President Barack Obama on Monday presented a plan to reduce the U.S. budget deficit by $3 trillion and called for all Americans, including the wealthy, to contribute "their fair share" toward meeting that goal.

"I will not support - I will not support - any plan that puts all the burden for closing our deficit on ordinary Americans," he said in the White House Rose Garden.

Obama announced that an important part of the adjustment amount will come from higher taxes on those with the highest incomes in accord with the application of a very simple principle: "Warren Buffett's secretary shouldn't pay a higher tax rate than Warren Buffett."

The billionaire investor - one of the world's richest individuals - has repeatedly pointed to the discrepancy in tax rates between himself and his secretary.

The president also warned that he will veto any deficit reduction bill that is based solely on cutting federal spending.

Obama denied that his intention to raise taxes on the wealthiest Americans amounts to class war, as some leaders of the Republican Party have claimed.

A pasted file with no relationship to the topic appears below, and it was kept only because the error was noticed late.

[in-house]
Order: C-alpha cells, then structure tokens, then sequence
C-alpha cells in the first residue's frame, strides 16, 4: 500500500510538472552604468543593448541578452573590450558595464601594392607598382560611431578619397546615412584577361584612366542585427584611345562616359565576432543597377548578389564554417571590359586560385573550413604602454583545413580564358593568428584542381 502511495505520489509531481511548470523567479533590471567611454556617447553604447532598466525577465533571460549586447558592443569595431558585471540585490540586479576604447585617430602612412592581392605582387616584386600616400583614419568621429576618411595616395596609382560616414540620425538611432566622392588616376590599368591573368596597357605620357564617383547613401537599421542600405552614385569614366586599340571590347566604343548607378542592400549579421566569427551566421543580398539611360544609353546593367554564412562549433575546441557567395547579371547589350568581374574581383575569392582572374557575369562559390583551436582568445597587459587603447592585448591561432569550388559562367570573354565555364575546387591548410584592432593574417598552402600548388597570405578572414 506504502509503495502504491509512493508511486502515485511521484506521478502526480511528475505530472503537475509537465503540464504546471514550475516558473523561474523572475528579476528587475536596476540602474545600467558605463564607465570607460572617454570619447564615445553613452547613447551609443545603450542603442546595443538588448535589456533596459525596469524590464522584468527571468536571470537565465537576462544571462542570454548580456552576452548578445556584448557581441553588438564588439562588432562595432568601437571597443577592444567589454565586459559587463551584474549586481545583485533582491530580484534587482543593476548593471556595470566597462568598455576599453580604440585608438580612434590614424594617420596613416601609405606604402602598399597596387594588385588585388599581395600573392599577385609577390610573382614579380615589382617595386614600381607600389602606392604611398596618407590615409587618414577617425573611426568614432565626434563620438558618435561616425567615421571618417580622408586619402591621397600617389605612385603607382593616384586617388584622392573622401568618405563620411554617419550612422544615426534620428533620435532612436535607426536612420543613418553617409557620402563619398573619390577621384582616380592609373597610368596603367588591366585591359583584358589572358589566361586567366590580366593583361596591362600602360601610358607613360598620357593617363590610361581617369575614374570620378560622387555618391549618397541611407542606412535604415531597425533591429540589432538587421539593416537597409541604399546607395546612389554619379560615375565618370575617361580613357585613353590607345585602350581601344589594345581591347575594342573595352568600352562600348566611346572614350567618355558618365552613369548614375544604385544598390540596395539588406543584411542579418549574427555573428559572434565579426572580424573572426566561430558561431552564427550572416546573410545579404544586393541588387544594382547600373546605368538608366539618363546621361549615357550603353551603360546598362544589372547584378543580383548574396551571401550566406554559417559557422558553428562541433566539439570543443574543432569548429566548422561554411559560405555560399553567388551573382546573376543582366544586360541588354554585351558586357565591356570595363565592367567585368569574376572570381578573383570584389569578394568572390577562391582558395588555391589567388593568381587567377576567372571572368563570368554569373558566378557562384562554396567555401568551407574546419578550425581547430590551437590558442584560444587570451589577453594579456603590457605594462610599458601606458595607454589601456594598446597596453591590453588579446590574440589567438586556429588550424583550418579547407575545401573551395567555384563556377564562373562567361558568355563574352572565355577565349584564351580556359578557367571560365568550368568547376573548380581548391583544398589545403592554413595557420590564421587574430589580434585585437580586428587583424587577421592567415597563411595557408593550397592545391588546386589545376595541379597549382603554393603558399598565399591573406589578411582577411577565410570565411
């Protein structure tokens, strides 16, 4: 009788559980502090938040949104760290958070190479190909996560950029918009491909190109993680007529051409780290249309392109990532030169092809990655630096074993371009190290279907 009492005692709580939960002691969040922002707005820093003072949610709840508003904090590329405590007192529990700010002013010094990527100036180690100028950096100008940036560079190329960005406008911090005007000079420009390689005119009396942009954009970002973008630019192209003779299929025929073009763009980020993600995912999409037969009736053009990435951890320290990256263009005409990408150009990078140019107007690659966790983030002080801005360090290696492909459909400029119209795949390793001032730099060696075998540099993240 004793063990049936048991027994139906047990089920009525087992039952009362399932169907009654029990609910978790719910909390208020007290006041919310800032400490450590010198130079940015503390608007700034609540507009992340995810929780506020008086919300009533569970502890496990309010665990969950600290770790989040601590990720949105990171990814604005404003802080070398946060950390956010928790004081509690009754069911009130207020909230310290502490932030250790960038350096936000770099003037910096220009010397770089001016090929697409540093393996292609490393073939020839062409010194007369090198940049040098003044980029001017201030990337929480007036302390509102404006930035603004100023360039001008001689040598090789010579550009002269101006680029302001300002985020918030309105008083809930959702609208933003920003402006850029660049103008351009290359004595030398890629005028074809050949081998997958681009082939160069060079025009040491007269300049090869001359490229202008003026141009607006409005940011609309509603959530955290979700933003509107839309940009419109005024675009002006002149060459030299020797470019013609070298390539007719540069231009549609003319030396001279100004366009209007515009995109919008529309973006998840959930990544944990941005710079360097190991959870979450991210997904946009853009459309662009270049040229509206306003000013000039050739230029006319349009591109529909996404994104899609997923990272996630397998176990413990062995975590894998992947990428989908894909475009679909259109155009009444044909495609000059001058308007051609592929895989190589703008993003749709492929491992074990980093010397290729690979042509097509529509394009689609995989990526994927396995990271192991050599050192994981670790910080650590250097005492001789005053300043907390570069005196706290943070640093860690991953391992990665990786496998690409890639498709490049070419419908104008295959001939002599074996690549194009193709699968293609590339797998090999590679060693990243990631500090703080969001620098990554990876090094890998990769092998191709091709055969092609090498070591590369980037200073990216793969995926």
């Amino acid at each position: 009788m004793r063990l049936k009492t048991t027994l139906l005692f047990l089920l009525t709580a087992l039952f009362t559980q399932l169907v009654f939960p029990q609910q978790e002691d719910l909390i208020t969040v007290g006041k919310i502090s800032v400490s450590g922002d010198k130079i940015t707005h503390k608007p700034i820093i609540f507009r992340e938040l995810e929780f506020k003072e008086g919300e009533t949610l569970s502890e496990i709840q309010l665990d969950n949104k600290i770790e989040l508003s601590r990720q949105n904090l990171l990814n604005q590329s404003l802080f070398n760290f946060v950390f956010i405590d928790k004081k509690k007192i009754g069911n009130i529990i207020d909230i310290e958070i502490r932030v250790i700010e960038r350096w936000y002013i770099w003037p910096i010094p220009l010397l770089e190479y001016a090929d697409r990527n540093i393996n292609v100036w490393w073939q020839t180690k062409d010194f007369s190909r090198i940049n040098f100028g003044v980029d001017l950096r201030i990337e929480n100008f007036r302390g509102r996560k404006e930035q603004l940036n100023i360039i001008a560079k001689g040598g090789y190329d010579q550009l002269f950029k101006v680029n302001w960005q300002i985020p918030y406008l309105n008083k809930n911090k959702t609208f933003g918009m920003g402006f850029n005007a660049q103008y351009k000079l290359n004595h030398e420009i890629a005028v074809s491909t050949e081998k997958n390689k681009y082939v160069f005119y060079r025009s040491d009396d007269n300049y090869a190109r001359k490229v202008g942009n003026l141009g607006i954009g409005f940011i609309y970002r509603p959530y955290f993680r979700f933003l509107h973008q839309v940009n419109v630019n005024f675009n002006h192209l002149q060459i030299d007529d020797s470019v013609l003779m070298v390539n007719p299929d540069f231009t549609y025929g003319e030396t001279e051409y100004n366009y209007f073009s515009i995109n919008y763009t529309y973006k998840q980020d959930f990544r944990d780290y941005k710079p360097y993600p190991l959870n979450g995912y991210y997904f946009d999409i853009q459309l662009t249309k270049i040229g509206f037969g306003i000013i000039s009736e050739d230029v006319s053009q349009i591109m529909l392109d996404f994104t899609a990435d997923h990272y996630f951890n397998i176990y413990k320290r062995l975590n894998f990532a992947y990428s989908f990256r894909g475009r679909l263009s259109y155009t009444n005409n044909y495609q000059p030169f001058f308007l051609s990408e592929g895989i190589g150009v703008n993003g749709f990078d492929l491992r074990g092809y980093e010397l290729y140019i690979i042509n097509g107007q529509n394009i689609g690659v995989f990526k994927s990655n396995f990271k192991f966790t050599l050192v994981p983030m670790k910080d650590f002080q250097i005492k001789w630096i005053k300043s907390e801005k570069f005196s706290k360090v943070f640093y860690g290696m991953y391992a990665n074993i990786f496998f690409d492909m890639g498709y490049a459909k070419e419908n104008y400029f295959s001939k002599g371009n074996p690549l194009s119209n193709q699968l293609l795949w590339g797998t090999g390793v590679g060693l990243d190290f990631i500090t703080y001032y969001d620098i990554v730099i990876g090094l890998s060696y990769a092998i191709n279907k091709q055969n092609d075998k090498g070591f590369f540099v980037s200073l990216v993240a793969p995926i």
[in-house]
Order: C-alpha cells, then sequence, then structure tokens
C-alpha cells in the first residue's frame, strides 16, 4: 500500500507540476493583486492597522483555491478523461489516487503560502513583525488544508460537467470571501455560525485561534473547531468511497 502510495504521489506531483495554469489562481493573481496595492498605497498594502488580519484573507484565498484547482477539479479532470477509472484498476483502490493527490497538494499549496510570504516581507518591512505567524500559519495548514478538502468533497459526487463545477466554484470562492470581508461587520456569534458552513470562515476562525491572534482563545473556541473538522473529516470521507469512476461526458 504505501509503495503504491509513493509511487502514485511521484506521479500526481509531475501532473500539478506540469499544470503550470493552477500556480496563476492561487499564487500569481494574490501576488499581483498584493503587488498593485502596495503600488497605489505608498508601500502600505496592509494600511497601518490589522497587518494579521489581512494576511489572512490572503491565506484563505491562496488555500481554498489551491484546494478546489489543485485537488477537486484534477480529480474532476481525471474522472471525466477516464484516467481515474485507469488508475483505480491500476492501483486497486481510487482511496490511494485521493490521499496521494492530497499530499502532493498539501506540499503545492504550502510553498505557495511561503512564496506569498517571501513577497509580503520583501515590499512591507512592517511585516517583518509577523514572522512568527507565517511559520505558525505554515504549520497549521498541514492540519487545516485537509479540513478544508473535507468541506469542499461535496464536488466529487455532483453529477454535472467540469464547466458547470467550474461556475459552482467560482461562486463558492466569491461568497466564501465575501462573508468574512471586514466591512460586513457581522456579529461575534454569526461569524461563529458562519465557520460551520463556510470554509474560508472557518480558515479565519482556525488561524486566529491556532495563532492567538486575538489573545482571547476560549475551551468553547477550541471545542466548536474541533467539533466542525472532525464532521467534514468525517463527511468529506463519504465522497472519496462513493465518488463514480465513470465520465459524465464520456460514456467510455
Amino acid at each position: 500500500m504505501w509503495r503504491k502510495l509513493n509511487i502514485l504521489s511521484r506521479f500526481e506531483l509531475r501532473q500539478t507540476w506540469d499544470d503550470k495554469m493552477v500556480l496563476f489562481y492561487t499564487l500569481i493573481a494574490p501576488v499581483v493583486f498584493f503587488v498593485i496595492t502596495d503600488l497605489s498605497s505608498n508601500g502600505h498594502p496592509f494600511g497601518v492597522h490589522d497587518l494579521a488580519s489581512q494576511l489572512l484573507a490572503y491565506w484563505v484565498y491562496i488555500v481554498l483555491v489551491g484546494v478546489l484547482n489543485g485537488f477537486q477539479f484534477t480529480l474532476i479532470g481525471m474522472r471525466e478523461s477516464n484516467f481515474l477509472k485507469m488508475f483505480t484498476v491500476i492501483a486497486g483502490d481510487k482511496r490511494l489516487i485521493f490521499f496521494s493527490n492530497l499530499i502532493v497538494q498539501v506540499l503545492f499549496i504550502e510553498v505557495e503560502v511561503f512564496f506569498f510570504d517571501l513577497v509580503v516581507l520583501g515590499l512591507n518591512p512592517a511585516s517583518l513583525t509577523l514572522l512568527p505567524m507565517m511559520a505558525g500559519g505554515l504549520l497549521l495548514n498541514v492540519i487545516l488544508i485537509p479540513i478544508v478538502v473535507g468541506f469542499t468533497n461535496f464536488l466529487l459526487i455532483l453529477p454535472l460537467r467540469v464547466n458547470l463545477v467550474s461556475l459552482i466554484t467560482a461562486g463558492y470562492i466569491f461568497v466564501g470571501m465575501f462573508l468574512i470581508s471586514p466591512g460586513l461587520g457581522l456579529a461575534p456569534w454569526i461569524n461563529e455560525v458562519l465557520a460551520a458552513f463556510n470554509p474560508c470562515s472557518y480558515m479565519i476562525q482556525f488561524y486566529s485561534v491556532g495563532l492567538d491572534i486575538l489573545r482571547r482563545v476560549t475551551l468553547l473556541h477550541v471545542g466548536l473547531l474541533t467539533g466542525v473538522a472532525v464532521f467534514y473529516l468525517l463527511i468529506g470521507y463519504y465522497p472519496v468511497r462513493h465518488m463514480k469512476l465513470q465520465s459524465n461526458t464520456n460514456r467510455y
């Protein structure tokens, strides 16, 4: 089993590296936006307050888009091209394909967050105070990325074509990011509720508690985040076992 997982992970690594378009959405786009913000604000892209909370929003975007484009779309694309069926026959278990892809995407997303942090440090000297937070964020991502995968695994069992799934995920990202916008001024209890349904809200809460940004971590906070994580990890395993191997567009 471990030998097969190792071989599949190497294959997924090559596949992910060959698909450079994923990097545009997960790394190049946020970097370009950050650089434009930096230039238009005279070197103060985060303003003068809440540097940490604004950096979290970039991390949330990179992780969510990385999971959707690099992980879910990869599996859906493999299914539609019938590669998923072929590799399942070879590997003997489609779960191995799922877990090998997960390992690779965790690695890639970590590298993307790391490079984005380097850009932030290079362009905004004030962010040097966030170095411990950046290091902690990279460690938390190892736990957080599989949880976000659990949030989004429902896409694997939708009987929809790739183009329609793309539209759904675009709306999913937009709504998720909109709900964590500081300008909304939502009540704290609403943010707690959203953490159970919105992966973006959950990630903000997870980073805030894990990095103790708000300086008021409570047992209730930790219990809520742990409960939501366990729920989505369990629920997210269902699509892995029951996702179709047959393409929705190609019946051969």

"This is not class warfare. It's math," the president said.

The plan the president presented on Monday will be submitted to the 12-member bipartisan congressional "Super Committee," which has the task of coming to an agreement on reducing the deficit by at least $1.5 trillion by the end of November.

The proposals made public Monday include saving $1.3 trillion by ending the U.S. military interventions in Afghanistan and Iraq, reforming farm subsidies and Medicare, but they leave Social Security intact.

Last week, Obama presented a roughly $450 billion plan to create jobs and said Monday that Congress "should pass it right away."